In the time since Asa Johal immigrated to Canada in 1924, he has become one of British Columbia’s most prominent businessmen and outstanding citizens. At the age of 19, he started a successful trucking business. In 1962, he established his sawmilling operation at Mitchell Island and turned it into one of the province’s most efficient and most advanced in technology. Now, his Terminal Sawmill Group of companies consists of two mills, two manufacturing plants, a logging camp and other small operations.
Mr. Johal’s business skills have contributed to the economic well-being of British Columbia. But he has contributed to Canadian society in a multitude of other ways – as a member of the University of British Columbia Board of Governors and a director of the Children’s Hospital.
Through either major contributions or quiet help, he has recognized many other worthy causes and organizations without concern for recognition. He has routinely matched public donations to fund-raising campaigns for the B.C. Children’s Hospital, Canadian Cancer Society, Rotary Club-Polio Plus and OASIS, formerly known as the Orientation Adjustment Services for Immigrants Society.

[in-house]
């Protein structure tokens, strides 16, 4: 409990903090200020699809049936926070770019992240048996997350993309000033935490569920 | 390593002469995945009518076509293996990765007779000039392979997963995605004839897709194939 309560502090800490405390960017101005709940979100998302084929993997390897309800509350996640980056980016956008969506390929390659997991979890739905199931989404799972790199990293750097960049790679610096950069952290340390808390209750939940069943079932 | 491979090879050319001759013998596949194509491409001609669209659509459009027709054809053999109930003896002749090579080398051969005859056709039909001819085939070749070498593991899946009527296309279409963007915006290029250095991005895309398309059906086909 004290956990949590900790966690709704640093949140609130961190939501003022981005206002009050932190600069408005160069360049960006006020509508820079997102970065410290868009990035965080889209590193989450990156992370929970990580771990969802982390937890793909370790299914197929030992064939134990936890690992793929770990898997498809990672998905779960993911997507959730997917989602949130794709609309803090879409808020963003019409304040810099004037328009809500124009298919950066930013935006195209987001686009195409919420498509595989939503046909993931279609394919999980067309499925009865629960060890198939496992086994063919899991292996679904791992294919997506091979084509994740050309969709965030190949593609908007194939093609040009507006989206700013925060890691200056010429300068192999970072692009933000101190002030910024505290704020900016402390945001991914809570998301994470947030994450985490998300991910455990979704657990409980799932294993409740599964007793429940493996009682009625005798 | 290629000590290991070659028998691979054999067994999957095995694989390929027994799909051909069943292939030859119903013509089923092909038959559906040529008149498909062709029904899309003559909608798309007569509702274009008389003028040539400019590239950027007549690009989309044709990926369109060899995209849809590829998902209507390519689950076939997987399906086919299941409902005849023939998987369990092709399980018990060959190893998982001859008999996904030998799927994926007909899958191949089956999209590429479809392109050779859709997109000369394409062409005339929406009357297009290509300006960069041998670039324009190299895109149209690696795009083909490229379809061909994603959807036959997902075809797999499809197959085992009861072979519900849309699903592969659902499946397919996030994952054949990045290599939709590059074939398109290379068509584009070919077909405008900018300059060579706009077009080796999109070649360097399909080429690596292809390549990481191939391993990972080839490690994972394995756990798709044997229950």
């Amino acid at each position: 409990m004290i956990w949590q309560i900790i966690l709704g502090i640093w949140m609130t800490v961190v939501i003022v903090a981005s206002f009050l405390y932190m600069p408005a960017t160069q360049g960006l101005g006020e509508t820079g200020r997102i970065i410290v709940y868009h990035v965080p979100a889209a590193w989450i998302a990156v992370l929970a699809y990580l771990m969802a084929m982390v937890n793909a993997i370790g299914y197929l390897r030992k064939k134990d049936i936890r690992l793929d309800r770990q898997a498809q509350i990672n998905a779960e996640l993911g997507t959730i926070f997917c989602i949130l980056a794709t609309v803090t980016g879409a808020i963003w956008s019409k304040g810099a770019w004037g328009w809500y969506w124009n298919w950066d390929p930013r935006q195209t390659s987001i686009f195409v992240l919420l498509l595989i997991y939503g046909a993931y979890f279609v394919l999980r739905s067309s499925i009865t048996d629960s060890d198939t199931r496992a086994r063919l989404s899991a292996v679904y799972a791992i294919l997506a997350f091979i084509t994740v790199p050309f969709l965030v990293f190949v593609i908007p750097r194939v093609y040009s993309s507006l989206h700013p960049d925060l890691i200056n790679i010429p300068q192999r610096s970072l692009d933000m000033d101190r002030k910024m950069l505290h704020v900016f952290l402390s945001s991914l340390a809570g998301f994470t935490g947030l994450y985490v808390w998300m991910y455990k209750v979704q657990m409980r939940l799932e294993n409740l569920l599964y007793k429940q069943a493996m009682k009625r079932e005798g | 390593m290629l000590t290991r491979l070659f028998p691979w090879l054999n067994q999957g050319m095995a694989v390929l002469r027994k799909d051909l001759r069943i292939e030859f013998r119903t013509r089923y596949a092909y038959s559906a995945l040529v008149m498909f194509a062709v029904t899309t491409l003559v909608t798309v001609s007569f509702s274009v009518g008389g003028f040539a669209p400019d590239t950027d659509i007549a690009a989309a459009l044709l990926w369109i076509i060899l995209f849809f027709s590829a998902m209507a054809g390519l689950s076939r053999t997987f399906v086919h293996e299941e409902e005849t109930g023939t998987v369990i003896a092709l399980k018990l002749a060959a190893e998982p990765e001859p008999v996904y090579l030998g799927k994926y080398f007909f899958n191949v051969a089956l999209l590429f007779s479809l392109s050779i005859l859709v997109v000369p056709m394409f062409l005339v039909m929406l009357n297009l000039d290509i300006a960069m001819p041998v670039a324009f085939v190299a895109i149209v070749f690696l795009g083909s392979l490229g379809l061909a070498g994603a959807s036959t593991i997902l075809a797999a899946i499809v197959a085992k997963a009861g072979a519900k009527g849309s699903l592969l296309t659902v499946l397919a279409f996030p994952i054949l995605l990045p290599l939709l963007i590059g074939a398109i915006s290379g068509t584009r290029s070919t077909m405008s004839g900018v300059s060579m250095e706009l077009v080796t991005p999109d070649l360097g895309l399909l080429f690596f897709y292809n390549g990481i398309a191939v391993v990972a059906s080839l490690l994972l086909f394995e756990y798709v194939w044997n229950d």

Mr. Johal has contributed much to the Indo-Canadian community in British Columbia – as founding member, trustee and chairman of the India Cultural Centre of Canada and as president of the International Punjabi Society of B.C. He has actively encouraged his fellow Indo-Canadians to participate in mainstream society.
He was recently granted an honorary Doctor of Laws degree by the University of British Columbia for his support of ethnic studies. In 1988, he was honoured on Canada Day for his outstanding contribution to the Indo-Canadian community.